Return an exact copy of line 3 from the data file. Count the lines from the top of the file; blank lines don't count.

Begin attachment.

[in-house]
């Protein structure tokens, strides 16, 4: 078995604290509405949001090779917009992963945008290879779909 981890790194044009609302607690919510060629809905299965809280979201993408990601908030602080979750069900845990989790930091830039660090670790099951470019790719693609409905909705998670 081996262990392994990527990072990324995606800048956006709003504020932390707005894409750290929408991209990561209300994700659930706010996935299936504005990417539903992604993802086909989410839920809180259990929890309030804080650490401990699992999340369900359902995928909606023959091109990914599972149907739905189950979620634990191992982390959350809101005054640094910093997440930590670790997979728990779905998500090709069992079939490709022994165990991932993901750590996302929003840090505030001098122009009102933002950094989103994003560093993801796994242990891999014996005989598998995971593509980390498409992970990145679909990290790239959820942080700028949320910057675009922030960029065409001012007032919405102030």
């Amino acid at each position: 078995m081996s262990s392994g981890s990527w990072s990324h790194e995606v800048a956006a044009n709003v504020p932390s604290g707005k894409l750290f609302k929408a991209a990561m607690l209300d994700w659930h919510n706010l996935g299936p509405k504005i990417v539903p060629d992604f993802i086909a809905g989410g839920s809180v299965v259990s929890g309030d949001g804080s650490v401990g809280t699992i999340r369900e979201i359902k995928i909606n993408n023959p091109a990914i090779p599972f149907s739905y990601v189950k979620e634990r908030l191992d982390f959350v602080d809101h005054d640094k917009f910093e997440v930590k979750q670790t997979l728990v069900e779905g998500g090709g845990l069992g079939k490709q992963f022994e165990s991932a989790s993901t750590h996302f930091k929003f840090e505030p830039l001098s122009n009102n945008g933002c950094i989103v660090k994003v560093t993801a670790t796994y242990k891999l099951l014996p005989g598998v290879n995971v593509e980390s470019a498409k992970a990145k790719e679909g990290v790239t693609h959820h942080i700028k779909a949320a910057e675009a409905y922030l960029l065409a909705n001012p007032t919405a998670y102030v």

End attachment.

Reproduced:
């Amino acid at each position: 078995m081996s262990s392994g981890s990527w990072s990324h790194e995606v800048a956006a044009n709003v504020p932390s604290g707005k894409l750290f609302k929408a991209a990561m607690l209300d994700w659930h919510n706010l996935g299936p509405k504005i990417v539903p060629d992604f993802i086909a809905g989410g839920s809180v299965v259990s929890g309030d949001g804080s650490v401990g809280t699992i999340r369900e979201i359902k995928i909606n993408n023959p091109a990914i090779p599972f149907s739905y990601v189950k979620e634990r908030l191992d982390f959350v602080d809101h005054d640094k917009f910093e997440v930590k979750q670790t997979l728990v069900e779905g998500g090709g845990l069992g079939k490709q992963f022994e165990s991932a989790s993901t750590h996302f930091k929003f840090e505030p830039l001098s122009n009102n945008g933002c950094i989103v660090k994003v560093t993801a670790t796994y242990k891999l099951l014996p005989g598998v290879n995971v593509e980390s470019a498409k992970a990145k790719e679909g990290v790239t693609h959820h942080i700028k779909a949320a910057e675009a409905y922030l960029l065409a909705n001012p007032t919405a998670y102030v």